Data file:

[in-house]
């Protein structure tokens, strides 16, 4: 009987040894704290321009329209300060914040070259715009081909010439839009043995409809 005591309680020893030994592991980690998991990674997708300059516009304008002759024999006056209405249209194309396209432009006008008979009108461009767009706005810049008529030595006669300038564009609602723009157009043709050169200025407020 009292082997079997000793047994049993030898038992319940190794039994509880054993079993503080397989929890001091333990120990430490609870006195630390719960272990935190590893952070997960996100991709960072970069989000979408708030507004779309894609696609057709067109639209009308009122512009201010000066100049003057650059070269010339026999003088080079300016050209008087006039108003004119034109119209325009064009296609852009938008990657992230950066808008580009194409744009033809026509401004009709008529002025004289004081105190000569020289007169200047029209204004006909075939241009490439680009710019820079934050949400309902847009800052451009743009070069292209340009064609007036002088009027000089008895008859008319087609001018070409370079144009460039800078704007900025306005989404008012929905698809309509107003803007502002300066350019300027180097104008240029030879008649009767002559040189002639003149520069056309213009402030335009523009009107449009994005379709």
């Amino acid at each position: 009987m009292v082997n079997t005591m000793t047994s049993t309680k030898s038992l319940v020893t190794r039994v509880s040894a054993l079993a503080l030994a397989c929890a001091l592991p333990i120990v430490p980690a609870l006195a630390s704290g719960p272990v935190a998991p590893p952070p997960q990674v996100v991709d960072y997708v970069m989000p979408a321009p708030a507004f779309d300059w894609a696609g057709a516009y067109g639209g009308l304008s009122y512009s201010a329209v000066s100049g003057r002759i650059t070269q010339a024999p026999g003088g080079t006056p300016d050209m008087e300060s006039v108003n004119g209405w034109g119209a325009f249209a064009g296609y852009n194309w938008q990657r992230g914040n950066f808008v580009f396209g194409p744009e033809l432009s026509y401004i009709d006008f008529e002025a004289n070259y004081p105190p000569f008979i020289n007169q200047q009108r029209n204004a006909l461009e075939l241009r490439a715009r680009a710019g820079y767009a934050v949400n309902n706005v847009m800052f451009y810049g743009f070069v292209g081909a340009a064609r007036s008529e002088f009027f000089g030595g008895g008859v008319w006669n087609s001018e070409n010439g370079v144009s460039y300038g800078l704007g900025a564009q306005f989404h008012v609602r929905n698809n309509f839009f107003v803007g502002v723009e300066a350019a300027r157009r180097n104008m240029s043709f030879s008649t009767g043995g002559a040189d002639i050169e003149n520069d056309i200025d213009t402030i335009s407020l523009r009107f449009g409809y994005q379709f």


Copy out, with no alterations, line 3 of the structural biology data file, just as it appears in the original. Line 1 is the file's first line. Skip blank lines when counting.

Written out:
């Amino acid at each position: 009987m009292v082997n079997t005591m000793t047994s049993t309680k030898s038992l319940v020893t190794r039994v509880s040894a054993l079993a503080l030994a397989c929890a001091l592991p333990i120990v430490p980690a609870l006195a630390s704290g719960p272990v935190a998991p590893p952070p997960q990674v996100v991709d960072y997708v970069m989000p979408a321009p708030a507004f779309d300059w894609a696609g057709a516009y067109g639209g009308l304008s009122y512009s201010a329209v000066s100049g003057r002759i650059t070269q010339a024999p026999g003088g080079t006056p300016d050209m008087e300060s006039v108003n004119g209405w034109g119209a325009f249209a064009g296609y852009n194309w938008q990657r992230g914040n950066f808008v580009f396209g194409p744009e033809l432009s026509y401004i009709d006008f008529e002025a004289n070259y004081p105190p000569f008979i020289n007169q200047q009108r029209n204004a006909l461009e075939l241009r490439a715009r680009a710019g820079y767009a934050v949400n309902n706005v847009m800052f451009y810049g743009f070069v292209g081909a340009a064609r007036s008529e002088f009027f000089g030595g008895g008859v008319w006669n087609s001018e070409n010439g370079v144009s460039y300038g800078l704007g900025a564009q306005f989404h008012v609602r929905n698809n309509f839009f107003v803007g502002v723009e300066a350019a300027r157009r180097n104008m240029s043709f030879s008649t009767g043995g002559a040189d002639i050169e003149n520069d056309i200025d213009t402030i335009s407020l523009r009107f449009g409809y994005q379709f």